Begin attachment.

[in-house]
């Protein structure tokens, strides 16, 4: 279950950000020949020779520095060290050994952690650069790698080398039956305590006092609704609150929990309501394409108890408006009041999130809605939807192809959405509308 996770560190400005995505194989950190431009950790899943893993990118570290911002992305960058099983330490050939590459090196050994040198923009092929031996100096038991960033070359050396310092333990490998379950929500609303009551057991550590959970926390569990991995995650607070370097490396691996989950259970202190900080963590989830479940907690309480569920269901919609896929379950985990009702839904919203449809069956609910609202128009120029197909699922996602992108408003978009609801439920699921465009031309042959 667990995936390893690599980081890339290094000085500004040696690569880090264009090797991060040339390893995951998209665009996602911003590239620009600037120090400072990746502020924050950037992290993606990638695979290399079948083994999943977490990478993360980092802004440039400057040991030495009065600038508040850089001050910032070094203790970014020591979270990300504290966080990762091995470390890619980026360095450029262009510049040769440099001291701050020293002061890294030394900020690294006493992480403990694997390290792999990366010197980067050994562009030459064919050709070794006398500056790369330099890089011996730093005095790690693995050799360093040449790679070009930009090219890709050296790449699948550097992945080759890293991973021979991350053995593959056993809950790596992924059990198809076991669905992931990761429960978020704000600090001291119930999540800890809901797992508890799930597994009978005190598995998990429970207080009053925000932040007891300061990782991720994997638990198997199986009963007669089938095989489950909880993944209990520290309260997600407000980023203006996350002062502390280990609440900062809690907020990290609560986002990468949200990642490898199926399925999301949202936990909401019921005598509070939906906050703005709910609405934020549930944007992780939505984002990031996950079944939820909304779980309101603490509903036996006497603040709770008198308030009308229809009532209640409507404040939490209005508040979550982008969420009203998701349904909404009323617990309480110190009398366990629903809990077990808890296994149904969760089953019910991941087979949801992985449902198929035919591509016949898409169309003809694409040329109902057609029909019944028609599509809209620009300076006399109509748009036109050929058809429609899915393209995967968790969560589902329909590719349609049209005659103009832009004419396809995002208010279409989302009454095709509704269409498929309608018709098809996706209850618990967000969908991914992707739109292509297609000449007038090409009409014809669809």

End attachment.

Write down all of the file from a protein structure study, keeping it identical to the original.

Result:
[in-house]
């Protein structure tokens, strides 16, 4: 279950950000020949020779520095060290050994952690650069790698080398039956305590006092609704609150929990309501394409108890408006009041999130809605939807192809959405509308 996770560190400005995505194989950190431009950790899943893993990118570290911002992305960058099983330490050939590459090196050994040198923009092929031996100096038991960033070359050396310092333990490998379950929500609303009551057991550590959970926390569990991995995650607070370097490396691996989950259970202190900080963590989830479940907690309480569920269901919609896929379950985990009702839904919203449809069956609910609202128009120029197909699922996602992108408003978009609801439920699921465009031309042959 667990995936390893690599980081890339290094000085500004040696690569880090264009090797991060040339390893995951998209665009996602911003590239620009600037120090400072990746502020924050950037992290993606990638695979290399079948083994999943977490990478993360980092802004440039400057040991030495009065600038508040850089001050910032070094203790970014020591979270990300504290966080990762091995470390890619980026360095450029262009510049040769440099001291701050020293002061890294030394900020690294006493992480403990694997390290792999990366010197980067050994562009030459064919050709070794006398500056790369330099890089011996730093005095790690693995050799360093040449790679070009930009090219890709050296790449699948550097992945080759890293991973021979991350053995593959056993809950790596992924059990198809076991669905992931990761429960978020704000600090001291119930999540800890809901797992508890799930597994009978005190598995998990429970207080009053925000932040007891300061990782991720994997638990198997199986009963007669089938095989489950909880993944209990520290309260997600407000980023203006996350002062502390280990609440900062809690907020990290609560986002990468949200990642490898199926399925999301949202936990909401019921005598509070939906906050703005709910609405934020549930944007992780939505984002990031996950079944939820909304779980309101603490509903036996006497603040709770008198308030009308229809009532209640409507404040939490209005508040979550982008969420009203998701349904909404009323617990309480110190009398366990629903809990077990808890296994149904969760089953019910991941087979949801992985449902198929035919591509016949898409169309003809694409040329109902057609029909019944028609599509809209620009300076006399109509748009036109050929058809429609899915393209995967968790969560589902329909590719349609049209005659103009832009004419396809995002208010279409989302009454095709509704269409498929309608018709098809996706209850618990967000969908991914992707739109292509297609000449007038090409009409014809669809």